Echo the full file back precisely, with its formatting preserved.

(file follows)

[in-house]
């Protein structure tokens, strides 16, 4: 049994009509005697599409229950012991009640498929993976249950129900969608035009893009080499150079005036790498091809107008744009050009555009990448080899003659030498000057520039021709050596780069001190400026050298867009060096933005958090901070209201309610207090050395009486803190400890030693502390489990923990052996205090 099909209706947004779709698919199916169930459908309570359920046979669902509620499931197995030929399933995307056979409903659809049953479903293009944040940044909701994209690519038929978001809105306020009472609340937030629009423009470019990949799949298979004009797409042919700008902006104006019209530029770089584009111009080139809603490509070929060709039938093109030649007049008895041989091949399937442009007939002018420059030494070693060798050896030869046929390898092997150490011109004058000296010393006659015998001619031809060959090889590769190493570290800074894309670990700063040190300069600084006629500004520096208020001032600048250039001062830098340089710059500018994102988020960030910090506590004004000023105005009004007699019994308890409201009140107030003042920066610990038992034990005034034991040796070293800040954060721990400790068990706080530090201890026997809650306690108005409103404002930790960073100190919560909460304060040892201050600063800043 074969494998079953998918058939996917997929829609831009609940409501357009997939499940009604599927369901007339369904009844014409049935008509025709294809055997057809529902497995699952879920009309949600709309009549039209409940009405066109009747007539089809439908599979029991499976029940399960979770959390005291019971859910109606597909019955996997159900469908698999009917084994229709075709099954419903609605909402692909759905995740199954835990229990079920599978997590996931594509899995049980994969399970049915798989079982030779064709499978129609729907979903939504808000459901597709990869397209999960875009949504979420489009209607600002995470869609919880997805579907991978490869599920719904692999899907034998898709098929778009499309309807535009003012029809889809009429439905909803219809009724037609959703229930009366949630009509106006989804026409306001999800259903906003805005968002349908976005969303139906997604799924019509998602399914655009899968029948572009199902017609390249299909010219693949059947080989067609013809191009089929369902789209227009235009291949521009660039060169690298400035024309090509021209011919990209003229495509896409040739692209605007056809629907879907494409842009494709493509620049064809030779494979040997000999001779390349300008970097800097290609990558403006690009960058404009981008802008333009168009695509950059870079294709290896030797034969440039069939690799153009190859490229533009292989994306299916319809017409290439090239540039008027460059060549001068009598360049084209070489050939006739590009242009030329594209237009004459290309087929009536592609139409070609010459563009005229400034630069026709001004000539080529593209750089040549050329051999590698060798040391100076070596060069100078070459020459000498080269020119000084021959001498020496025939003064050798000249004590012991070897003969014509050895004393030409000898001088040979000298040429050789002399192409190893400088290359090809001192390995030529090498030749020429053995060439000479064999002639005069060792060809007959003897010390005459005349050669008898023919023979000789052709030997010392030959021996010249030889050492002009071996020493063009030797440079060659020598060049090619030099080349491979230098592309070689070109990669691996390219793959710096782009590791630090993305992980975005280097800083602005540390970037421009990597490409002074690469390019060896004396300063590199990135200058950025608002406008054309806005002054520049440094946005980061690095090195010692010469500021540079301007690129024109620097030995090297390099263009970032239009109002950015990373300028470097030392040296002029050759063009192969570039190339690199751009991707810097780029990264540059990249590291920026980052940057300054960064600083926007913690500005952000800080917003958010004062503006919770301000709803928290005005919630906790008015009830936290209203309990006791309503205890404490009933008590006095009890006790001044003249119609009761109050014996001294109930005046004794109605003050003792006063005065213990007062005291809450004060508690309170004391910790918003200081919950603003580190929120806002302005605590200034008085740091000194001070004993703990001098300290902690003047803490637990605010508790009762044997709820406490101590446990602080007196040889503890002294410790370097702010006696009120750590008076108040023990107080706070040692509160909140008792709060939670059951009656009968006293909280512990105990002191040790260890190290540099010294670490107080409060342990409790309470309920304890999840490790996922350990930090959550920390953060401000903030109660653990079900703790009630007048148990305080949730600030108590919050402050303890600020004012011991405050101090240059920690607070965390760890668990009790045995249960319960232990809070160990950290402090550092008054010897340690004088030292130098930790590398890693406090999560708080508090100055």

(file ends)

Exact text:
[in-house]
């Protein structure tokens, strides 16, 4: 049994009509005697599409229950012991009640498929993976249950129900969608035009893009080499150079005036790498091809107008744009050009555009990448080899003659030498000057520039021709050596780069001190400026050298867009060096933005958090901070209201309610207090050395009486803190400890030693502390489990923990052996205090 099909209706947004779709698919199916169930459908309570359920046979669902509620499931197995030929399933995307056979409903659809049953479903293009944040940044909701994209690519038929978001809105306020009472609340937030629009423009470019990949799949298979004009797409042919700008902006104006019209530029770089584009111009080139809603490509070929060709039938093109030649007049008895041989091949399937442009007939002018420059030494070693060798050896030869046929390898092997150490011109004058000296010393006659015998001619031809060959090889590769190493570290800074894309670990700063040190300069600084006629500004520096208020001032600048250039001062830098340089710059500018994102988020960030910090506590004004000023105005009004007699019994308890409201009140107030003042920066610990038992034990005034034991040796070293800040954060721990400790068990706080530090201890026997809650306690108005409103404002930790960073100190919560909460304060040892201050600063800043 074969494998079953998918058939996917997929829609831009609940409501357009997939499940009604599927369901007339369904009844014409049935008509025709294809055997057809529902497995699952879920009309949600709309009549039209409940009405066109009747007539089809439908599979029991499976029940399960979770959390005291019971859910109606597909019955996997159900469908698999009917084994229709075709099954419903609605909402692909759905995740199954835990229990079920599978997590996931594509899995049980994969399970049915798989079982030779064709499978129609729907979903939504808000459901597709990869397209999960875009949504979420489009209607600002995470869609919880997805579907991978490869599920719904692999899907034998898709098929778009499309309807535009003012029809889809009429439905909803219809009724037609959703229930009366949630009509106006989804026409306001999800259903906003805005968002349908976005969303139906997604799924019509998602399914655009899968029948572009199902017609390249299909010219693949059947080989067609013809191009089929369902789209227009235009291949521009660039060169690298400035024309090509021209011919990209003229495509896409040739692209605007056809629907879907494409842009494709493509620049064809030779494979040997000999001779390349300008970097800097290609990558403006690009960058404009981008802008333009168009695509950059870079294709290896030797034969440039069939690799153009190859490229533009292989994306299916319809017409290439090239540039008027460059060549001068009598360049084209070489050939006739590009242009030329594209237009004459290309087929009536592609139409070609010459563009005229400034630069026709001004000539080529593209750089040549050329051999590698060798040391100076070596060069100078070459020459000498080269020119000084021959001498020496025939003064050798000249004590012991070897003969014509050895004393030409000898001088040979000298040429050789002399192409190893400088290359090809001192390995030529090498030749020429053995060439000479064999002639005069060792060809007959003897010390005459005349050669008898023919023979000789052709030997010392030959021996010249030889050492002009071996020493063009030797440079060659020598060049090619030099080349491979230098592309070689070109990669691996390219793959710096782009590791630090993305992980975005280097800083602005540390970037421009990597490409002074690469390019060896004396300063590199990135200058950025608002406008054309806005002054520049440094946005980061690095090195010692010469500021540079301007690129024109620097030995090297390099263009970032239009109002950015990373300028470097030392040296002029050759063009192969570039190339690199751009991707810097780029990264540059990249590291920026980052940057300054960064600083926007913690500005952000800080917003958010004062503006919770301000709803928290005005919630906790008015009830936290209203309990006791309503205890404490009933008590006095009890006790001044003249119609009761109050014996001294109930005046004794109605003050003792006063005065213990007062005291809450004060508690309170004391910790918003200081919950603003580190929120806002302005605590200034008085740091000194001070004993703990001098300290902690003047803490637990605010508790009762044997709820406490101590446990602080007196040889503890002294410790370097702010006696009120750590008076108040023990107080706070040692509160909140008792709060939670059951009656009968006293909280512990105990002191040790260890190290540099010294670490107080409060342990409790309470309920304890999840490790996922350990930090959550920390953060401000903030109660653990079900703790009630007048148990305080949730600030108590919050402050303890600020004012011991405050101090240059920690607070965390760890668990009790045995249960319960232990809070160990950290402090550092008054010897340690004088030292130098930790590398890693406090999560708080508090100055």